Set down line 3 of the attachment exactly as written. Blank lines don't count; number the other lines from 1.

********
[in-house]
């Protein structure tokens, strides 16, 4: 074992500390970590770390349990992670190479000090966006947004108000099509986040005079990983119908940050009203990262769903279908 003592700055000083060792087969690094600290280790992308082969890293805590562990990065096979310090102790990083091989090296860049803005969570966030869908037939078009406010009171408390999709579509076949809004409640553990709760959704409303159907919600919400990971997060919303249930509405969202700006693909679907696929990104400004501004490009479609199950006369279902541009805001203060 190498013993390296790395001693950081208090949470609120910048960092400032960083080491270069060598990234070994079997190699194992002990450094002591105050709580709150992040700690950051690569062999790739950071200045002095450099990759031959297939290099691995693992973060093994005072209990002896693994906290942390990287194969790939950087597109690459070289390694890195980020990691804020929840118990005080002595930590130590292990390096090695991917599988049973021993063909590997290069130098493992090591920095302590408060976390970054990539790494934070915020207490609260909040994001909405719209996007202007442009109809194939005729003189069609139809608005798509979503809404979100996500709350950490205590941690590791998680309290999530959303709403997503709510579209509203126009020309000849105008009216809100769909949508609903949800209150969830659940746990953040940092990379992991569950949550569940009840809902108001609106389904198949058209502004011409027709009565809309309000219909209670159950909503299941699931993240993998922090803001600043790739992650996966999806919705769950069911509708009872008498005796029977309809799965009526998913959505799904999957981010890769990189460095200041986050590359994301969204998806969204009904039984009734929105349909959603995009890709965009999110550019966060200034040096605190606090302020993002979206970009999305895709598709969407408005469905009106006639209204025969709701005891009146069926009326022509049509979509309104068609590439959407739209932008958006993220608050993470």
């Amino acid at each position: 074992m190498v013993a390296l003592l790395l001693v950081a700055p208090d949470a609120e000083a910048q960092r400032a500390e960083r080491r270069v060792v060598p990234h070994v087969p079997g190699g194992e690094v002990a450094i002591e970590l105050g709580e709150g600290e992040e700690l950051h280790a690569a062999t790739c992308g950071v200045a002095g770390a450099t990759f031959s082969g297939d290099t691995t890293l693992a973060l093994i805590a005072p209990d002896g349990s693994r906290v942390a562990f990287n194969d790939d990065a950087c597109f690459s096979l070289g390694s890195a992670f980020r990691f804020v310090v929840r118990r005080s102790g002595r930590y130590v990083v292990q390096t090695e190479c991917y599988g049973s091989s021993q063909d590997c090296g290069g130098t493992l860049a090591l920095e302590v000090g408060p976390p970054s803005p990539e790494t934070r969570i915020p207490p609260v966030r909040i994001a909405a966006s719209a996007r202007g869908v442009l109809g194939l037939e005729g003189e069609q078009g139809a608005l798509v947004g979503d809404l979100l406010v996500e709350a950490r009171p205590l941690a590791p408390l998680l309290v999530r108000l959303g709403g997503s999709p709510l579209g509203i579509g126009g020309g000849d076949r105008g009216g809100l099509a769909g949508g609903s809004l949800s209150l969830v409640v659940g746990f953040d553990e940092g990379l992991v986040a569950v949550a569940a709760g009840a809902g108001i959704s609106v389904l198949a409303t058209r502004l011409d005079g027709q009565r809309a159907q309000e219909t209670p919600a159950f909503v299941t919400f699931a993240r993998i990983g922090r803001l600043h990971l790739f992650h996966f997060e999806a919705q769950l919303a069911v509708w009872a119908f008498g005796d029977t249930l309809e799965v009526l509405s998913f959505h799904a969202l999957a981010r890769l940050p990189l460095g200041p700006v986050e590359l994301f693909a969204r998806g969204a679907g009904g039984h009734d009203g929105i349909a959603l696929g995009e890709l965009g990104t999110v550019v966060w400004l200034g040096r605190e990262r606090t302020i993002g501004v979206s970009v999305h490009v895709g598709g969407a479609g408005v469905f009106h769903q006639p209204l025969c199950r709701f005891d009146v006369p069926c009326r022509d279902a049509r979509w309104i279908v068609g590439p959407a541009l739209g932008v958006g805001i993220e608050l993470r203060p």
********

């Amino acid at each position: 074992m190498v013993a390296l003592l790395l001693v950081a700055p208090d949470a609120e000083a910048q960092r400032a500390e960083r080491r270069v060792v060598p990234h070994v087969p079997g190699g194992e690094v002990a450094i002591e970590l105050g709580e709150g600290e992040e700690l950051h280790a690569a062999t790739c992308g950071v200045a002095g770390a450099t990759f031959s082969g297939d290099t691995t890293l693992a973060l093994i805590a005072p209990d002896g349990s693994r906290v942390a562990f990287n194969d790939d990065a950087c597109f690459s096979l070289g390694s890195a992670f980020r990691f804020v310090v929840r118990r005080s102790g002595r930590y130590v990083v292990q390096t090695e190479c991917y599988g049973s091989s021993q063909d590997c090296g290069g130098t493992l860049a090591l920095e302590v000090g408060p976390p970054s803005p990539e790494t934070r969570i915020p207490p609260v966030r909040i994001a909405a966006s719209a996007r202007g869908v442009l109809g194939l037939e005729g003189e069609q078009g139809a608005l798509v947004g979503d809404l979100l406010v996500e709350a950490r009171p205590l941690a590791p408390l998680l309290v999530r108000l959303g709403g997503s999709p709510l579209g509203i579509g126009g020309g000849d076949r105008g009216g809100l099509a769909g949508g609903s809004l949800s209150l969830v409640v659940g746990f953040d553990e940092g990379l992991v986040a569950v949550a569940a709760g009840a809902g108001i959704s609106v389904l198949a409303t058209r502004l011409d005079g027709q009565r809309a159907q309000e219909t209670p919600a159950f909503v299941t919400f699931a993240r993998i990983g922090r803001l600043h990971l790739f992650h996966f997060e999806a919705q769950l919303a069911v509708w009872a119908f008498g005796d029977t249930l309809e799965v009526l509405s998913f959505h799904a969202l999957a981010r890769l940050p990189l460095g200041p700006v986050e590359l994301f693909a969204r998806g969204a679907g009904g039984h009734d009203g929105i349909a959603l696929g995009e890709l965009g990104t999110v550019v966060w400004l200034g040096r605190e990262r606090t302020i993002g501004v979206s970009v999305h490009v895709g598709g969407a479609g408005v469905f009106h769903q006639p209204l025969c199950r709701f005891d009146v006369p069926c009326r022509d279902a049509r979509w309104i279908v068609g590439p959407a541009l739209g932008v958006g805001i993220e608050l993470r203060p």